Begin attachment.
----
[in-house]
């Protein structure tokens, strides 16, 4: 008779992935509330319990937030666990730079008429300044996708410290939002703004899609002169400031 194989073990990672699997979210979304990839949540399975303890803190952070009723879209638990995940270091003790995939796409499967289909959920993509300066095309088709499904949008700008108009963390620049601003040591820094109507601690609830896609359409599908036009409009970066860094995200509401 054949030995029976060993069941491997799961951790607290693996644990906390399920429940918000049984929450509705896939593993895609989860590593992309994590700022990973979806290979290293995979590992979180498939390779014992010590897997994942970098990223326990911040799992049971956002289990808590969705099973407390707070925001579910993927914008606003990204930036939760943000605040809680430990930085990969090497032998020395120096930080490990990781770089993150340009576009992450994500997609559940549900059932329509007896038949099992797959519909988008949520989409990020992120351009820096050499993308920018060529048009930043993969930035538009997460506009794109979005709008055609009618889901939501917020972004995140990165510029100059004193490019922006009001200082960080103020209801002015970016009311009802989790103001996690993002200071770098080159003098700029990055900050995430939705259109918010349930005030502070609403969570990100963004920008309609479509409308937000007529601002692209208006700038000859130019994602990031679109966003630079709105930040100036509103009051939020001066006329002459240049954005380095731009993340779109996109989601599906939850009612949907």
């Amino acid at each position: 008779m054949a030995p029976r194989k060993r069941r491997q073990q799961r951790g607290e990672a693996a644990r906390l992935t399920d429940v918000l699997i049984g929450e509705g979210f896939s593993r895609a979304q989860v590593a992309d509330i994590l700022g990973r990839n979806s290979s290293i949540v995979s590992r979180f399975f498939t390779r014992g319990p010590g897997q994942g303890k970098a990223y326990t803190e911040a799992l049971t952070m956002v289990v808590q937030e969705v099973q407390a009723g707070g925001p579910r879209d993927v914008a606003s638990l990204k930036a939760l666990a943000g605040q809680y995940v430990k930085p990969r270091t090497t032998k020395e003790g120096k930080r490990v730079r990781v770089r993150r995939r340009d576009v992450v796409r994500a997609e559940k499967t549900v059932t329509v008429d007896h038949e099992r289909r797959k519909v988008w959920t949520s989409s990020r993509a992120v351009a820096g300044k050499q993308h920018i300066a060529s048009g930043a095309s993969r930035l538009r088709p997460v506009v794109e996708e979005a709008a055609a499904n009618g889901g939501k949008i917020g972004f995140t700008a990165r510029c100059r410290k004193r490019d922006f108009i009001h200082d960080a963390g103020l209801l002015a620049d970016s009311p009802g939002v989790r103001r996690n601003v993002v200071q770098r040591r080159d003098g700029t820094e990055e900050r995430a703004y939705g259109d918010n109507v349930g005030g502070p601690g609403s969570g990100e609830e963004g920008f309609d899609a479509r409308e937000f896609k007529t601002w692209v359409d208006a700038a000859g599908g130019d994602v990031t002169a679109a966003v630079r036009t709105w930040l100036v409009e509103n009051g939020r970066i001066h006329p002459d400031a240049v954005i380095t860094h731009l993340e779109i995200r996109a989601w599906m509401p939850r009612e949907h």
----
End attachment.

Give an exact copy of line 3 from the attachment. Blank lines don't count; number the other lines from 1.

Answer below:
């Amino acid at each position: 008779m054949a030995p029976r194989k060993r069941r491997q073990q799961r951790g607290e990672a693996a644990r906390l992935t399920d429940v918000l699997i049984g929450e509705g979210f896939s593993r895609a979304q989860v590593a992309d509330i994590l700022g990973r990839n979806s290979s290293i949540v995979s590992r979180f399975f498939t390779r014992g319990p010590g897997q994942g303890k970098a990223y326990t803190e911040a799992l049971t952070m956002v289990v808590q937030e969705v099973q407390a009723g707070g925001p579910r879209d993927v914008a606003s638990l990204k930036a939760l666990a943000g605040q809680y995940v430990k930085p990969r270091t090497t032998k020395e003790g120096k930080r490990v730079r990781v770089r993150r995939r340009d576009v992450v796409r994500a997609e559940k499967t549900v059932t329509v008429d007896h038949e099992r289909r797959k519909v988008w959920t949520s989409s990020r993509a992120v351009a820096g300044k050499q993308h920018i300066a060529s048009g930043a095309s993969r930035l538009r088709p997460v506009v794109e996708e979005a709008a055609a499904n009618g889901g939501k949008i917020g972004f995140t700008a990165r510029c100059r410290k004193r490019d922006f108009i009001h200082d960080a963390g103020l209801l002015a620049d970016s009311p009802g939002v989790r103001r996690n601003v993002v200071q770098r040591r080159d003098g700029t820094e990055e900050r995430a703004y939705g259109d918010n109507v349930g005030g502070p601690g609403s969570g990100e609830e963004g920008f309609d899609a479509r409308e937000f896609k007529t601002w692209v359409d208006a700038a000859g599908g130019d994602v990031t002169a679109a966003v630079r036009t709105w930040l100036v409009e509103n009051g939020r970066i001066h006329p002459d400031a240049v954005i380095t860094h731009l993340e779109i995200r996109a989601w599906m509401p939850r009612e949907h």